Mono Basin National Forest Scenic Area Visitor Center provides regional information to travelers visiting the Mono Basin Scenic Area in the Eastern Sierra and Yosemite National Park. View exhibits on Mono Lake history, wildlife, geology, and access the interpretive trail. Docent led tours of Mono Lake, South Tufa, or Panum Crater are available. In addition to local information, visitor services include sale of Interagency passes, issuing permits for wilderness trips, campfire permits, rental of bear canisters and sale of fuel wood collection permits. The Eastern Sierra Interpretive Association (ESIA) operates the bookstore at the visitor center, with a comprehensive selection of books and maps of the region. Revenue from sales of these items helps support interpretative programs. Managed by the US Forest Service, the visitor center is operated in partnership with the National Park Service and the Eastern Sierra Interpretive Association. Summer- Open Daily from 8:00 to 5:00 Check out current area updates at www.twitter.com/monoinfo Winter- Closed for the Season Spring & Fall- Open 9-4:30. Closed Tuesday and Wednesday
Interesting natural formation. Approximately 6000 feet above sea level, the down pour from sierras created this lake, and since there is no outlet to this lake, when evaporates creates excess salt. Calcium from spring water interacts with salt creating limestones that forms tufas/towers up to 30 feet in height. So much science
Awesome flat stroll down to Mono Lake and some amazing tufa formations. Can be buggy, but the brine flies shouldn't bother you. Go in early morning or late afternoon to catch the right light with some great views across Mono Lake to the eastern Sierras. You'll see birds, lizards, maybe some snakes and maybe a rabbit. Highly recommend this if you make a stop at Mono Lake. Good description here: http://volcanoes.usgs.gov/volcanoes/long_valley/long_valley_sub_page_16.html
Hands down the best place to see a hill of solid obsidian - beautiful black glass - although it just looks like rock until you break it open - don't remove it (it is sharp and will cut you). Wear good shoes (this is a rocky mound up to 300 ft high from parking lot. Hike up a gravel hill to the right and come to some switchbacks up to the top of the crater, giving you a great view of the eastern Sierras and Mono Lake as well. See cool evidence of the volcanic activity. From Highway 395 and Highway 203 in Mammoth Lakes, head north 20.3 miles on U.S 395 towards Lee Vining and Mono Lake. Take a right on 120-E for 3.1 miles [continuation of Tioga Road if coming from Yosemite and the same road you’d take to the South Tufa trail on Mono Lake], and then take a left at the Panum Crater sign, which takes you about a mile to the trailhead. Nice parking area with a geology hut. Great description here: http://volcanoes.usgs.gov/volcanoes/long_valley/field_guides_panum_crater.html - Coordinates: 37°55.537' N, 119°02.923' W (hand held gps); Elevation: 6,830 ft.
Don’t miss this one!
Nice easy stroll through a unique and beautiful landscape. You can spend half a day birdwatching and photographing this area. We visited in the morning and then returned again the same evening to get some amazing tufa and sunset pictures. A must see if you are near the east side of Yosemite or in the Lee Vining area.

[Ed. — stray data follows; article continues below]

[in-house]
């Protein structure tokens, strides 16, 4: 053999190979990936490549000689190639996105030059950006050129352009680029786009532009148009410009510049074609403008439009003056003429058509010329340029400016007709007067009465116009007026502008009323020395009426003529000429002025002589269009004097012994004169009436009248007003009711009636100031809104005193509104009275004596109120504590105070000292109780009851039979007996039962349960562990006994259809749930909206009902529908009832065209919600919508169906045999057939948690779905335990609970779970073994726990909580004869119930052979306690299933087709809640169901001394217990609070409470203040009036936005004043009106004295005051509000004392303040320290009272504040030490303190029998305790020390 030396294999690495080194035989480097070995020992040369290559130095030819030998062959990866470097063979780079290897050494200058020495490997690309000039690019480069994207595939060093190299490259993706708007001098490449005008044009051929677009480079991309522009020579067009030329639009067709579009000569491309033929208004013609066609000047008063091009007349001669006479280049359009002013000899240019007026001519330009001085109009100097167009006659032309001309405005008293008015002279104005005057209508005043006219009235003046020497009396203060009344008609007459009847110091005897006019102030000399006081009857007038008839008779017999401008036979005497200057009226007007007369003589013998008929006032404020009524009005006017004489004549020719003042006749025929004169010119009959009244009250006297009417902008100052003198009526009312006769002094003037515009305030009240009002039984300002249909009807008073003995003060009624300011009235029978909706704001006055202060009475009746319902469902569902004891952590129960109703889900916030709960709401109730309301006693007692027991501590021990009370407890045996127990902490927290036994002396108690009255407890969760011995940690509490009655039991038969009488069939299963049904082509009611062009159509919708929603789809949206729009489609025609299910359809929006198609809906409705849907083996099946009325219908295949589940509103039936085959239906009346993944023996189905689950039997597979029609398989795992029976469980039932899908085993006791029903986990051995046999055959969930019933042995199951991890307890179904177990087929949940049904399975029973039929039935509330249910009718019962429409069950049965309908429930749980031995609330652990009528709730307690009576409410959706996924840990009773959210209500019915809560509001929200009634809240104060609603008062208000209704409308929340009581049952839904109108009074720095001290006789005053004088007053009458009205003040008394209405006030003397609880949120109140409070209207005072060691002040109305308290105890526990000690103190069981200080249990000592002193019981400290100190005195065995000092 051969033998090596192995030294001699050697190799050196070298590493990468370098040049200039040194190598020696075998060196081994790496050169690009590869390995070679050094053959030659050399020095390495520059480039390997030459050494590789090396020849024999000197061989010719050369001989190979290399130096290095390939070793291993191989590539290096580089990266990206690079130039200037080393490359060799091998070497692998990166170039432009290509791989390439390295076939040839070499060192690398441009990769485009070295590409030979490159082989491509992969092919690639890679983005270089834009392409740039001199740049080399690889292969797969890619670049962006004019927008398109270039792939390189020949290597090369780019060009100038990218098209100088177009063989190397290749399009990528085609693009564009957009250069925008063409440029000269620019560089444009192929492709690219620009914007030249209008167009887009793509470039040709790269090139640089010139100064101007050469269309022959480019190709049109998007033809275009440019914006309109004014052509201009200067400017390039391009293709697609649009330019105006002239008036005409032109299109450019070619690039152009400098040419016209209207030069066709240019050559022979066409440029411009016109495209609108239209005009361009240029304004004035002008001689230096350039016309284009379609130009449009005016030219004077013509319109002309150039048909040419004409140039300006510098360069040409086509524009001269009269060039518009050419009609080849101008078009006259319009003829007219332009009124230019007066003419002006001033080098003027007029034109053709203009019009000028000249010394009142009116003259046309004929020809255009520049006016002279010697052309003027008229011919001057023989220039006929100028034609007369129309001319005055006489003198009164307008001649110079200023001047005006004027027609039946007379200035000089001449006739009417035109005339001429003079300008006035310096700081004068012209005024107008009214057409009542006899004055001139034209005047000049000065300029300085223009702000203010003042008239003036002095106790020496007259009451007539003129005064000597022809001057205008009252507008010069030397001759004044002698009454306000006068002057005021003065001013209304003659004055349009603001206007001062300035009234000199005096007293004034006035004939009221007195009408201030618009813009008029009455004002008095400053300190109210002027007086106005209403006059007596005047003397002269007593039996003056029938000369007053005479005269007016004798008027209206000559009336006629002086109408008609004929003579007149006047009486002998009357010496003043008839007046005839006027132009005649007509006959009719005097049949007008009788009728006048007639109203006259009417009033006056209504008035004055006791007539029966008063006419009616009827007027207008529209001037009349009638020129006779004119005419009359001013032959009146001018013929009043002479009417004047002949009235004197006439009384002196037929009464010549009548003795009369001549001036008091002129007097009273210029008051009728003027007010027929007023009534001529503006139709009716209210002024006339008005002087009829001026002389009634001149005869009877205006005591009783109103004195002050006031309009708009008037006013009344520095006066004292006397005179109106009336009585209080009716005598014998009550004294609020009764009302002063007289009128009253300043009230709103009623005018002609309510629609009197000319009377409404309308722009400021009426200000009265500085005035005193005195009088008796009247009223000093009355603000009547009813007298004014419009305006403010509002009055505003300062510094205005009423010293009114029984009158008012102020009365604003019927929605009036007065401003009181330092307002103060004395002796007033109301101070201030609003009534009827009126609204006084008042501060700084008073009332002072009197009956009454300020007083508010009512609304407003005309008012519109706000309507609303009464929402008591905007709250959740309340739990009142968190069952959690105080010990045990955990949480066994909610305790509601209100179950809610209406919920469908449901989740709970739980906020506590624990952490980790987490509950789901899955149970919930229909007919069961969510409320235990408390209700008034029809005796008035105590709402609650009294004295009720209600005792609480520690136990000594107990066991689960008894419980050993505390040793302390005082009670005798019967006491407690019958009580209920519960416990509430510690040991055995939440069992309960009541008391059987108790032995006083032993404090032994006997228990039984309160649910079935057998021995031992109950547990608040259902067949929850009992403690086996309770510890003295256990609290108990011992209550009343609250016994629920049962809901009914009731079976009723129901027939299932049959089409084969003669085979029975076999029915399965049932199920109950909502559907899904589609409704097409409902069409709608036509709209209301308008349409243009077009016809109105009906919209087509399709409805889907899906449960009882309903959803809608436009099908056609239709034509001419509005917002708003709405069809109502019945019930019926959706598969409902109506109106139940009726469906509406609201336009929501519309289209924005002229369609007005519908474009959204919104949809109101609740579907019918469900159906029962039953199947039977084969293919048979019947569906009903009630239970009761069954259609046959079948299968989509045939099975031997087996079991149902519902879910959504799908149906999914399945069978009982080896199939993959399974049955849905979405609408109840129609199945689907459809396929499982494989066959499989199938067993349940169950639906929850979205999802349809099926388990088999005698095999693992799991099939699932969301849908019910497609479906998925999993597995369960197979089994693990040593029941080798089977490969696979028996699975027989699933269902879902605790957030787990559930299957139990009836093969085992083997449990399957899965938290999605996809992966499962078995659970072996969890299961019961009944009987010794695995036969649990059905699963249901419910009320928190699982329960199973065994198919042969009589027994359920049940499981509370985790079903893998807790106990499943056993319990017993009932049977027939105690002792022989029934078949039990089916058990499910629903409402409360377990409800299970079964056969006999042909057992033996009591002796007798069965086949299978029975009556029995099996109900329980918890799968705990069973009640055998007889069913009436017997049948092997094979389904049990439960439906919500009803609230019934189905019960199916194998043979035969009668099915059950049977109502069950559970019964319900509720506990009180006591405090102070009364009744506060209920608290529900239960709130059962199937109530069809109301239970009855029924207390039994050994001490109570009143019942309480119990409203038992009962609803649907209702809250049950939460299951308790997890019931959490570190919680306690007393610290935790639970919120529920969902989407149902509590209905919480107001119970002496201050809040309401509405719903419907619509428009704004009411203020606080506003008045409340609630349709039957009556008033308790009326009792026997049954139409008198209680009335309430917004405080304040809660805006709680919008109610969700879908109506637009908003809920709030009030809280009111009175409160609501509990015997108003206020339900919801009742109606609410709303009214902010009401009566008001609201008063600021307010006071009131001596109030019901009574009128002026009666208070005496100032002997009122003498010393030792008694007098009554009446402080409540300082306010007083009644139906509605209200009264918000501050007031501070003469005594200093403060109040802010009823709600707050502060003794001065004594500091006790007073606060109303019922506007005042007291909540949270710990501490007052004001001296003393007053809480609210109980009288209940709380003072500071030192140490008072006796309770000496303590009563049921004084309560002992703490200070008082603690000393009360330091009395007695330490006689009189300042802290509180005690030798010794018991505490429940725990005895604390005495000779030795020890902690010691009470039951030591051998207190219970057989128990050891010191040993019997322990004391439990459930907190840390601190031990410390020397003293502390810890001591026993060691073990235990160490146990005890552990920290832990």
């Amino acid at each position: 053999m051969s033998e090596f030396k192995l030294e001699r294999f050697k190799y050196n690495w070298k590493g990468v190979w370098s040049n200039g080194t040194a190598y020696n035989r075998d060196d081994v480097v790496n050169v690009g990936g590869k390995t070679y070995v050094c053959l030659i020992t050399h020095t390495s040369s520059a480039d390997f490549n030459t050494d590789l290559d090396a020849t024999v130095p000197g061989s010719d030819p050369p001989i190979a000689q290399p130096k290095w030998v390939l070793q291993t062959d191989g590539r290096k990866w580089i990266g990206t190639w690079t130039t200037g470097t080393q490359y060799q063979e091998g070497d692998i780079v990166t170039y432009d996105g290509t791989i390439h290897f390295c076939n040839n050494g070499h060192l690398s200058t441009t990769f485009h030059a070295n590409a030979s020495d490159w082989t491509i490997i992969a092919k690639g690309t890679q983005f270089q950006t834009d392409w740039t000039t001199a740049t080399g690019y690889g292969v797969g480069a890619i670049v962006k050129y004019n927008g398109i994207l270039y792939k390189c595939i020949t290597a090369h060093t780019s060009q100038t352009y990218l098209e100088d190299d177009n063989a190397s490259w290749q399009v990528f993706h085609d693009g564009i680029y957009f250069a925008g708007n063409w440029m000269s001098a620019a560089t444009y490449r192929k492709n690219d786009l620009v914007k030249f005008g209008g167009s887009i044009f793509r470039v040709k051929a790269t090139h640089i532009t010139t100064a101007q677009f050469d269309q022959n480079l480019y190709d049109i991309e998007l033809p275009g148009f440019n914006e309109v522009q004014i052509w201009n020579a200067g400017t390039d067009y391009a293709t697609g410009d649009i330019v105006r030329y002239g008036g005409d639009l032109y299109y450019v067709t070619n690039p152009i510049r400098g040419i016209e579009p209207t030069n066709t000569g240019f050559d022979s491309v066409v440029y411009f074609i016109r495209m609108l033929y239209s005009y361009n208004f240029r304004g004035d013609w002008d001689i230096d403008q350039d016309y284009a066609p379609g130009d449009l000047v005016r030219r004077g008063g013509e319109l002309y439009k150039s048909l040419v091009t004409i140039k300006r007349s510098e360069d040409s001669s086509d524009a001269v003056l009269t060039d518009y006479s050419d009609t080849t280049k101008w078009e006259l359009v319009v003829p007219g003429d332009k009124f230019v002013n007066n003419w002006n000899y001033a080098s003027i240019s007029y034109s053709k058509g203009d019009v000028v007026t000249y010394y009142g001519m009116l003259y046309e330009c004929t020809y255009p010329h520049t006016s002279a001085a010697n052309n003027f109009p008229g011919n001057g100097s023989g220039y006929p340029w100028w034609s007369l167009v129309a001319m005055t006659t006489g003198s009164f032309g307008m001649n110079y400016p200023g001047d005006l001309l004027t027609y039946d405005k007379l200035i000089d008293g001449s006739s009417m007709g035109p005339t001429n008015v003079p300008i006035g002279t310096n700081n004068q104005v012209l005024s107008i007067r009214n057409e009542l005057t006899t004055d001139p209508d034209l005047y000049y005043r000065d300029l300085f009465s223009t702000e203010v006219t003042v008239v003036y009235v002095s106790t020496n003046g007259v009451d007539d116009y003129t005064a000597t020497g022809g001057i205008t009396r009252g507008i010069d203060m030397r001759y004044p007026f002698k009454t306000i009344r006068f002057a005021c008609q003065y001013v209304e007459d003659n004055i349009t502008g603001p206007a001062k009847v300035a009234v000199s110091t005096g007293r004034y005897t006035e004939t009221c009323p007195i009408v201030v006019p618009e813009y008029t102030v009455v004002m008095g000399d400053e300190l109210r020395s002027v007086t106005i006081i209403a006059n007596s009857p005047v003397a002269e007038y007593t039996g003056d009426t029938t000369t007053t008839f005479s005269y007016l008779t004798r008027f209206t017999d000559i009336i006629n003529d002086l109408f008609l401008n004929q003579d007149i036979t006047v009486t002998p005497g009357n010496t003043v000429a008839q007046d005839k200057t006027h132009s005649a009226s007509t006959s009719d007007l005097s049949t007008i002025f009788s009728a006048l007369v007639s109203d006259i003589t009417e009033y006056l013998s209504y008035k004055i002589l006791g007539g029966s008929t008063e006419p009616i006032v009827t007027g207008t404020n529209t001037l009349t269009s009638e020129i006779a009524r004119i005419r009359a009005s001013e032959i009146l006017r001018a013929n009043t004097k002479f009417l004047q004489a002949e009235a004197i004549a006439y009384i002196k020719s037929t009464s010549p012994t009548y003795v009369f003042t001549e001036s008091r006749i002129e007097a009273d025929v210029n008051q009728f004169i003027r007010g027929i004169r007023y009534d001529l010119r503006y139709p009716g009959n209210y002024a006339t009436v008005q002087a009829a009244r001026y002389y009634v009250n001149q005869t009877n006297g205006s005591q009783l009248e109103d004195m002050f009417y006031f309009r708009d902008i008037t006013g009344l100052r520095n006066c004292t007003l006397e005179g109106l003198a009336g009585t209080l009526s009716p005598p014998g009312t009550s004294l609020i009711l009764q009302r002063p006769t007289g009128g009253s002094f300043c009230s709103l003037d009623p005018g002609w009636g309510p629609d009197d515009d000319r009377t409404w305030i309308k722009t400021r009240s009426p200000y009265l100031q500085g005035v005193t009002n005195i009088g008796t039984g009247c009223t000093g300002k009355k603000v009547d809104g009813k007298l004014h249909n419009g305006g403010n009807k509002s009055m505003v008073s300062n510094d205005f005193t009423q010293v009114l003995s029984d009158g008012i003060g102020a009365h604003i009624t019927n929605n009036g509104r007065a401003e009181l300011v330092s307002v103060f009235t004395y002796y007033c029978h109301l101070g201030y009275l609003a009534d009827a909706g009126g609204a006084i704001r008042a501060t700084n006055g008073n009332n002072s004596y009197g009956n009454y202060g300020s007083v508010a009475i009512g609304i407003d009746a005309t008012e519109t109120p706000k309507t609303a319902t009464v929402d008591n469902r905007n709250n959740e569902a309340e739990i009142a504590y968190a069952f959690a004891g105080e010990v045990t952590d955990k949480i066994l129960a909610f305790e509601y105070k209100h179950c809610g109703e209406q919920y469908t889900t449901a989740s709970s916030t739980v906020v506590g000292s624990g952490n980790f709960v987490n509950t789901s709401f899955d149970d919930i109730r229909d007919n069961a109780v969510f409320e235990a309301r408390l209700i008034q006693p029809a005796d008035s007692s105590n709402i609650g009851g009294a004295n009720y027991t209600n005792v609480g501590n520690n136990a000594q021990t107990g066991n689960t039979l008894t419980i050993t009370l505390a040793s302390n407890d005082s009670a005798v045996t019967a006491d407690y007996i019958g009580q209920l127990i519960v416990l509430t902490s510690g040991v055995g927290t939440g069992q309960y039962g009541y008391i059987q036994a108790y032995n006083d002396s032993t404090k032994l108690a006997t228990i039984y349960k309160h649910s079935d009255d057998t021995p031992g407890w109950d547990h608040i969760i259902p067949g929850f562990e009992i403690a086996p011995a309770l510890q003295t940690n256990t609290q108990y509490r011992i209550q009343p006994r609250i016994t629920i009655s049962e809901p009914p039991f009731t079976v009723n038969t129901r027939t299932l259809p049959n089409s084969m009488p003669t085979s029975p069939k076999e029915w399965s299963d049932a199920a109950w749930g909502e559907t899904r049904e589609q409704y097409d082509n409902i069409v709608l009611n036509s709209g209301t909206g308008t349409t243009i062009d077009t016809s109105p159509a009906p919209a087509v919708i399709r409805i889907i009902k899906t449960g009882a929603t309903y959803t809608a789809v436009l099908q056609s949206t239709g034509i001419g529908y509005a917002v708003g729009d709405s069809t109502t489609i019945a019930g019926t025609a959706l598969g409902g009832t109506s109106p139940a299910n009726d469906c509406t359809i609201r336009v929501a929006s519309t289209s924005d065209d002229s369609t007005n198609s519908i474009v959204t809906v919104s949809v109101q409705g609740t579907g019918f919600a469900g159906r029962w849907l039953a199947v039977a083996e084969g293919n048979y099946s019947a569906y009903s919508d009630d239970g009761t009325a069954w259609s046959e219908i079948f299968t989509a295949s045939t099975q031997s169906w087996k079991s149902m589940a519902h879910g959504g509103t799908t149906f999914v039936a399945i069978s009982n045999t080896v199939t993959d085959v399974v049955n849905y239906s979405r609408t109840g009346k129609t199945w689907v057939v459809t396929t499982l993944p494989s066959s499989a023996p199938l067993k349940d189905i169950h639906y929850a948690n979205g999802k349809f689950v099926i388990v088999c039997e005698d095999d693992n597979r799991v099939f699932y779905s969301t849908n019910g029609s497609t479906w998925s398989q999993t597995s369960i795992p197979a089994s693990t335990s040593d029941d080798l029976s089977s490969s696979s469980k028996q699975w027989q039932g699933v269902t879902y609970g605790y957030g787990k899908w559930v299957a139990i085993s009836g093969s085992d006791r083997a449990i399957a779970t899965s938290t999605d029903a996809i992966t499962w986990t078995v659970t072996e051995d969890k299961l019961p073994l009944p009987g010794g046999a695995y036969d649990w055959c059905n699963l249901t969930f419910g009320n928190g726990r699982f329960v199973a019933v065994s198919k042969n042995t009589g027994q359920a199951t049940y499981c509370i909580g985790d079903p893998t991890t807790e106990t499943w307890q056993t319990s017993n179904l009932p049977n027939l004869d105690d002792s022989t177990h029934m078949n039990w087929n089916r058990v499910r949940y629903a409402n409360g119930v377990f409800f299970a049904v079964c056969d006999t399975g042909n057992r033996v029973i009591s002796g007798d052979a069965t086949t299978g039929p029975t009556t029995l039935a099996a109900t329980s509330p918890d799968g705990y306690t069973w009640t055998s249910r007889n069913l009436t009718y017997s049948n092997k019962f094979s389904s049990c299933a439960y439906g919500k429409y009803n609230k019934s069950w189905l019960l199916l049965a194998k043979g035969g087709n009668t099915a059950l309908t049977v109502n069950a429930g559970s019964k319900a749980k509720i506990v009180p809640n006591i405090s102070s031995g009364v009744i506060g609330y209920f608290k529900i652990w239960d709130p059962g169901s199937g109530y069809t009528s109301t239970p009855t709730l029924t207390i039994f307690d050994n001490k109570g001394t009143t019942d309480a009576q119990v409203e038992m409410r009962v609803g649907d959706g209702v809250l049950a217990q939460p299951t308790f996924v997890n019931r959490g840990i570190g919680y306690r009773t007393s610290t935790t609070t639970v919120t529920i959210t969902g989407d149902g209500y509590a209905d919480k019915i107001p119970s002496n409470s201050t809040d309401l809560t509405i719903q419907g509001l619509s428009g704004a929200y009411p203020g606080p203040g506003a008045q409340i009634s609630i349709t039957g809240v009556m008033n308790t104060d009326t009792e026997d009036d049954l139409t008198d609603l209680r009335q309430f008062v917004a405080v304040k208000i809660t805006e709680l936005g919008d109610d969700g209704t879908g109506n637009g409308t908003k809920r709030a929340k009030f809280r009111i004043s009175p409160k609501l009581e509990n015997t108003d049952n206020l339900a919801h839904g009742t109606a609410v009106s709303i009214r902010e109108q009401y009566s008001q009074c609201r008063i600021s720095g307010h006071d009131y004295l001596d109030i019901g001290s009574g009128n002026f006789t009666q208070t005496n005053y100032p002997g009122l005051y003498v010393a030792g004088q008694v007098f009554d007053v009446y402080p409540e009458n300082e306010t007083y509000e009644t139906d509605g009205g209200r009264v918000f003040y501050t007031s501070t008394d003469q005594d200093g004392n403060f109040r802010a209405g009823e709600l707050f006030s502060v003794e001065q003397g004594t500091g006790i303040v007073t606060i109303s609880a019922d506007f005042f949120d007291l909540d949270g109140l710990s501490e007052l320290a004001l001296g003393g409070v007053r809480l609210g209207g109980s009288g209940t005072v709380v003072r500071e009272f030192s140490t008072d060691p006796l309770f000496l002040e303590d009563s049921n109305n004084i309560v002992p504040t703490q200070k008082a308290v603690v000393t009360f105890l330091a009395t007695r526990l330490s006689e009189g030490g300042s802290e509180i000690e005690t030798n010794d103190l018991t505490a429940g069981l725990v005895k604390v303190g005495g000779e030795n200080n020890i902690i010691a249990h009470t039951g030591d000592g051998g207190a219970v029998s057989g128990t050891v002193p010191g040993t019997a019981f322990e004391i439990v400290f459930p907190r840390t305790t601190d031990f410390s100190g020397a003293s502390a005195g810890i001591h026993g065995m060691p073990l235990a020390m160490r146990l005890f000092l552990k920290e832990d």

I have been here a few times and it never gets old. It's a super easy stroll to the tufas and great for photography. My only complaints are that sometimes it can get crowded, sometimes it smells, and over the past few years some tourists have found it funny to kick over some tufas :( Please don't knock them down!
Panum Crater is awesome. Just outside Lee Vining on some dirt roads is the crater, which is made of obsidian and pumice. Due to the obsidian, I highly recommend wearing shoes that won't let material in because the obsidian can cut you feet! The hike is really short but fun with sweet views of the eastern sierras and Mono Lake. Plus you can take awesome pictures of you holding a "boulder" above your head since the pumice is so light.
Gay C. on South Tufa Loop Trail
I wouldn't classify this as a "hike" but rather an easy breezy walk down to the lake from your car. You'll want sunglasses, a hat and a bottle of water, but that should do it. Oh, and a CAMERA. Mono Lake offers a landscape like no where else in the world so this is a definite must see if you're in the area. You can visit it any time and get stunning views. The ecological system here is unique the world over, and kids will love it. A wonderful learning experience. And it's a good way to introduce yourself and your kids to how birds migrate and spend time here, and to learn about California's water issues. You can learn about how greedy Los Angeles has been siphoning water from Mono Lake's tributary streams since the 1940s and how that has deprived Mono Lake of freshwater sources--so the volume of Mono lake halved while its salinity doubled! Thank God that in 1978 the Mono Lake Committee got folks involved to help protect Mono Lake and today, by golly, the lake is slowly--and I mean slowly--gaining volume. But I encourage everyone to visit Mono Lake, learn about it, and enjoy its other-worldly beauty and amazing ecosystem.